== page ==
Gareth Southgate announced the England squad for this summer’s World Cup on Wednesday, and it was as underwhelming as expected.
Fans of the national team have consoled themselves with the fact that even when the side was filled with superstars like David Beckham, Frank Lampard and Steven Gerrard, they failed to impress in international tournaments. But the fact this England team is lacking in star quality doesn’t mean they will do any better.
Manchester United are fairly well represented, with Marcus Rashford, Jesse Lingard, Phil Jones and Ashley Young getting a call-up, and youth team product Danny Welbeck a surprise inclusion.
The biggest hope is probably Rashford, who is unlikely to start but could make a real impact from the bench. He made his England debut a few weeks before Euro 2016, scoring after three minutes, and was called up to the squad for the tournament as a result. Given he had only played his first professional game of football three months earlier, it represented a dramatic rise for the teenager.
Rahsford came off the bench in two games and left fans scratching their heads over Roy Hodgson’s decision to leave it until the 86th minute to bring him on to the pitch in the defeat by Iceland, which saw them knocked out of the competition. In those final few minutes, Rashford completed more dribbles than anyone had over the full length of the game.
Rashford has started six matches for his country since and scored his second goal in the World Cup qualifying win over Slovakia.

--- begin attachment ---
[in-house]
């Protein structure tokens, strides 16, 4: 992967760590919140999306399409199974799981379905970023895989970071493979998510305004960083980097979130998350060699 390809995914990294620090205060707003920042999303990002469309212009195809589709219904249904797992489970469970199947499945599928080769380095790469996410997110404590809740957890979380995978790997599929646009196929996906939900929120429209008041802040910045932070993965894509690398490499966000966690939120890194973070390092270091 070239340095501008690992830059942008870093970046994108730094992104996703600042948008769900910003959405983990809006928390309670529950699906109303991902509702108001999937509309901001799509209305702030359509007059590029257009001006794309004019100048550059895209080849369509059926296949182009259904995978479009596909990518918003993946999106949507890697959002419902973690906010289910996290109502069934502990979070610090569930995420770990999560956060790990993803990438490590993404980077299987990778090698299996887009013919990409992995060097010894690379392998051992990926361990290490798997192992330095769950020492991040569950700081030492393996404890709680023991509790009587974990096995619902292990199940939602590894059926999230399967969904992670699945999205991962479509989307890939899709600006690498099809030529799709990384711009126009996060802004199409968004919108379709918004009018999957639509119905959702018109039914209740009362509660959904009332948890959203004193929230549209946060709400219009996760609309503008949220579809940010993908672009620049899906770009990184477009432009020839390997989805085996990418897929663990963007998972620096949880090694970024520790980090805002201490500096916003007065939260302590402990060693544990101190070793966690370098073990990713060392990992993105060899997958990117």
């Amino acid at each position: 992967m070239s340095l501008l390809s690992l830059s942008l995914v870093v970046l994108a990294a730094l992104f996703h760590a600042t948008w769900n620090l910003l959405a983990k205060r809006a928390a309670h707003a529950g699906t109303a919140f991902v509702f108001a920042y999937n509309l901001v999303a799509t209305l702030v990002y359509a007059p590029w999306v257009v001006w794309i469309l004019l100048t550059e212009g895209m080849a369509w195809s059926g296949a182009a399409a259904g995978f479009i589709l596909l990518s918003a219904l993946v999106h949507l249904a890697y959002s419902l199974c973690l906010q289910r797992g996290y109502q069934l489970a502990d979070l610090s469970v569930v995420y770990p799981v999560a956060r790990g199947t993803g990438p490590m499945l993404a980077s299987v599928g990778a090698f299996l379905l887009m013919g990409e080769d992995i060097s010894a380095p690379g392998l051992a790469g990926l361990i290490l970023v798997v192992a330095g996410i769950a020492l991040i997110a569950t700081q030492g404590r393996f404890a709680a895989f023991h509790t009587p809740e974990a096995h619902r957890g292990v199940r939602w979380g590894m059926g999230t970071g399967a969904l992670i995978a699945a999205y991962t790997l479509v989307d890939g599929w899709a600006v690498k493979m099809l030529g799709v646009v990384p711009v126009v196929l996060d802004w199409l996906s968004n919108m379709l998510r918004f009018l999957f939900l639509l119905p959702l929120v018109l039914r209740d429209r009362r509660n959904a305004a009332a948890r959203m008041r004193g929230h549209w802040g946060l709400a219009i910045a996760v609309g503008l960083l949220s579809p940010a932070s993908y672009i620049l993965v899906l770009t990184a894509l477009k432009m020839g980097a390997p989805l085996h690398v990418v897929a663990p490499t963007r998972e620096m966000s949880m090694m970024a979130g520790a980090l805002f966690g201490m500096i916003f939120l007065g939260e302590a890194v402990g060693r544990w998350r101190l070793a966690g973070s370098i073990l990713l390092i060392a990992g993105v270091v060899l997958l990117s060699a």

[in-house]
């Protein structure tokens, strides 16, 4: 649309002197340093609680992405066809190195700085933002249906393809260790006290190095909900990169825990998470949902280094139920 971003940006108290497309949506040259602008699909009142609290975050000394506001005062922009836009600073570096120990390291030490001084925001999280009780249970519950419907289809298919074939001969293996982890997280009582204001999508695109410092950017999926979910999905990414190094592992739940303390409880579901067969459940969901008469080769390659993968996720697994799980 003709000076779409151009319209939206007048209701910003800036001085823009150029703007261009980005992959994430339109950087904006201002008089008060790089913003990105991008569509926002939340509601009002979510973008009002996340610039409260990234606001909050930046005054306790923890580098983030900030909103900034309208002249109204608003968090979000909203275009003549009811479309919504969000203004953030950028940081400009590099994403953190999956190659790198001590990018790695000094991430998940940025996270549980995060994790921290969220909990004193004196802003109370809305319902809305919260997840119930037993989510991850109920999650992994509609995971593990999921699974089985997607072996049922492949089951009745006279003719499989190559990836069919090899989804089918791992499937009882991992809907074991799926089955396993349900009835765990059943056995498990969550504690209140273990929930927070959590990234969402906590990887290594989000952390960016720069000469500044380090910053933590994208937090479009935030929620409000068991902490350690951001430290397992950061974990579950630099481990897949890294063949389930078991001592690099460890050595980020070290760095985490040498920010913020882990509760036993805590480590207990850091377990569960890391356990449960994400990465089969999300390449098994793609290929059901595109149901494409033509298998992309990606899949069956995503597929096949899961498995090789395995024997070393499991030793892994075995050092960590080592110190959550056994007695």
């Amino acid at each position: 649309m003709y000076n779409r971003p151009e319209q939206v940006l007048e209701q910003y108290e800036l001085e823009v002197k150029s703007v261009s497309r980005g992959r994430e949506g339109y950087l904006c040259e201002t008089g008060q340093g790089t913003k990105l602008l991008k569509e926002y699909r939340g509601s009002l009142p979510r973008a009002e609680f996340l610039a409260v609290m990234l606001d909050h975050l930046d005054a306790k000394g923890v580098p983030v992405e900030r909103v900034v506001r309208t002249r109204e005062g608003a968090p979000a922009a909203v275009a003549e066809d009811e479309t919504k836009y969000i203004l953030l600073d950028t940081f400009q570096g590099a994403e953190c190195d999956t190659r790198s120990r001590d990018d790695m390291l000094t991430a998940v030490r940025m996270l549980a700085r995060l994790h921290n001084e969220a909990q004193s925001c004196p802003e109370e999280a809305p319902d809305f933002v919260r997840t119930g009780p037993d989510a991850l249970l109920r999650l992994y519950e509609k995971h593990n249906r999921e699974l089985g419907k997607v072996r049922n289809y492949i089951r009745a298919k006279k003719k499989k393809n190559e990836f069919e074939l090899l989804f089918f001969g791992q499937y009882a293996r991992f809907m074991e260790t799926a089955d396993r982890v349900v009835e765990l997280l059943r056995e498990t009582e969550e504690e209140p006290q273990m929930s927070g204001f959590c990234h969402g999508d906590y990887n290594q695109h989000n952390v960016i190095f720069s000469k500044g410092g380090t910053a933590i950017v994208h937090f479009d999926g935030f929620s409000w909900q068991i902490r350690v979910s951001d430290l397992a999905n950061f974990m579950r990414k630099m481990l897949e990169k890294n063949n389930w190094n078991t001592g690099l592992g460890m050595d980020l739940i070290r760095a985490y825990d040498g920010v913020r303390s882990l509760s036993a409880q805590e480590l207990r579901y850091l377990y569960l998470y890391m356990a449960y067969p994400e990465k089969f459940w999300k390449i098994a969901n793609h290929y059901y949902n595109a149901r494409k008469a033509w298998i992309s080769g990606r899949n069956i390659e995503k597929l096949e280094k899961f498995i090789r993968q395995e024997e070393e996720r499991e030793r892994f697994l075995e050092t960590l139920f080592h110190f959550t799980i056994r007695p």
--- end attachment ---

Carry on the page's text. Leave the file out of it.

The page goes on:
Best mate Lingard came in to the England fold relatively late on in to his career, making his debut a couple of months before his 24th birthday in a World Cup qualifier against Malta.
Well known to Southgate from his time at youth level, Lingard has long been a favourite of the England manager. He’s largely done well too, and scored his first goal in a friendly against Holland earlier this year.
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Phil Jones has played in 24 games for England and, despite never reaching the heights of his predecessors like Rio Ferdinand and John Terry, he would probably have more caps if it weren't for injury. Given Jones' fitness problems, standby centre-back James Tarkowski probably hasn’t given up hope on making it to Russia just yet.
Finally, a player who would have been a shock inclusion at the start of the season: Young. The former Aston Villa man has adjusted well to his new left-back position, proving his worth at club level having previously looked as though he would be heading through the exit door.
Young is a good option to have off the bench as his experience means he's unlikely to make any rash mistakes, and his crossing ability could pose a threat.
Chris Smalling is entitled to feel a bit miffed to be left out, though. While United fans are still largely divided on him, it’s hard to argue that any of the other centre-backs have had a better season than him.
Most recently, he put in an excellent shift against Spurs in the FA Cup semi-final at Wembley. Smalling nullified Harry Kane - England's best player - that day, so he would have thought he was in with a shout.
While there are obviously plenty of United fans who support England, there are many others who aren’t too bothered by the national team. If the players arrived back at Old Trafford in good condition, these supporters will be happy.
England fans have turned on United players several times, most notably when David Beckham was sent off at the 1998 World Cup. Some even hung effigies of him in the streets, while national newspapers printed his face in the centre of dartboards. Once the new season began, he was booed by opposition fans up and down the country.
Still, that season didn’t end too badly for United, so maybe being an England villain isn’t the worst thing that could happen from the perspective of the Red Devils.